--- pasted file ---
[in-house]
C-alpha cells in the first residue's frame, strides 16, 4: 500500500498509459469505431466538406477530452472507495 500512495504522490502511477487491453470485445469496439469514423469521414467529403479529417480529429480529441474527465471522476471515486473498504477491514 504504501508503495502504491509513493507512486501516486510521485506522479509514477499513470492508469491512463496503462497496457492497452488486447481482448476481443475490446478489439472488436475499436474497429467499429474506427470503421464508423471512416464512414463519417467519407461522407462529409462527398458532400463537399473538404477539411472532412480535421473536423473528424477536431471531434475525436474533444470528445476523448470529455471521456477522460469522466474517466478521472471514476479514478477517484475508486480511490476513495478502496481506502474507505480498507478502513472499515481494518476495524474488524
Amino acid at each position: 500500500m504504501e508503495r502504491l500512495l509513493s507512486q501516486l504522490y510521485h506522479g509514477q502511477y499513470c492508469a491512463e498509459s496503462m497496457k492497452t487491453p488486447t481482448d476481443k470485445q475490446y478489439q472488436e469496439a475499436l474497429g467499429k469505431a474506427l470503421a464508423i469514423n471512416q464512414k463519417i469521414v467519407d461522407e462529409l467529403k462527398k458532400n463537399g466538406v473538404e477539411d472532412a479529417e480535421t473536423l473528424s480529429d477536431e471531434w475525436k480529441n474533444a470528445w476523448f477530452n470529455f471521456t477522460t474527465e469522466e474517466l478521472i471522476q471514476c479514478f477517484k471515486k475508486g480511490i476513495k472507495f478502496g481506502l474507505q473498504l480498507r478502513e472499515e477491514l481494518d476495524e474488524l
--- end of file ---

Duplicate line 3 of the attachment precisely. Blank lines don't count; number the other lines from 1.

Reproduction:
Amino acid at each position: 500500500m504504501e508503495r502504491l500512495l509513493s507512486q501516486l504522490y510521485h506522479g509514477q502511477y499513470c492508469a491512463e498509459s496503462m497496457k492497452t487491453p488486447t481482448d476481443k470485445q475490446y478489439q472488436e469496439a475499436l474497429g467499429k469505431a474506427l470503421a464508423i469514423n471512416q464512414k463519417i469521414v467519407d461522407e462529409l467529403k462527398k458532400n463537399g466538406v473538404e477539411d472532412a479529417e480535421t473536423l473528424s480529429d477536431e471531434w475525436k480529441n474533444a470528445w476523448f477530452n470529455f471521456t477522460t474527465e469522466e474517466l478521472i471522476q471514476c479514478f477517484k471515486k475508486g480511490i476513495k472507495f478502496g481506502l474507505q473498504l480498507r478502513e472499515e477491514l481494518d476495524e474488524l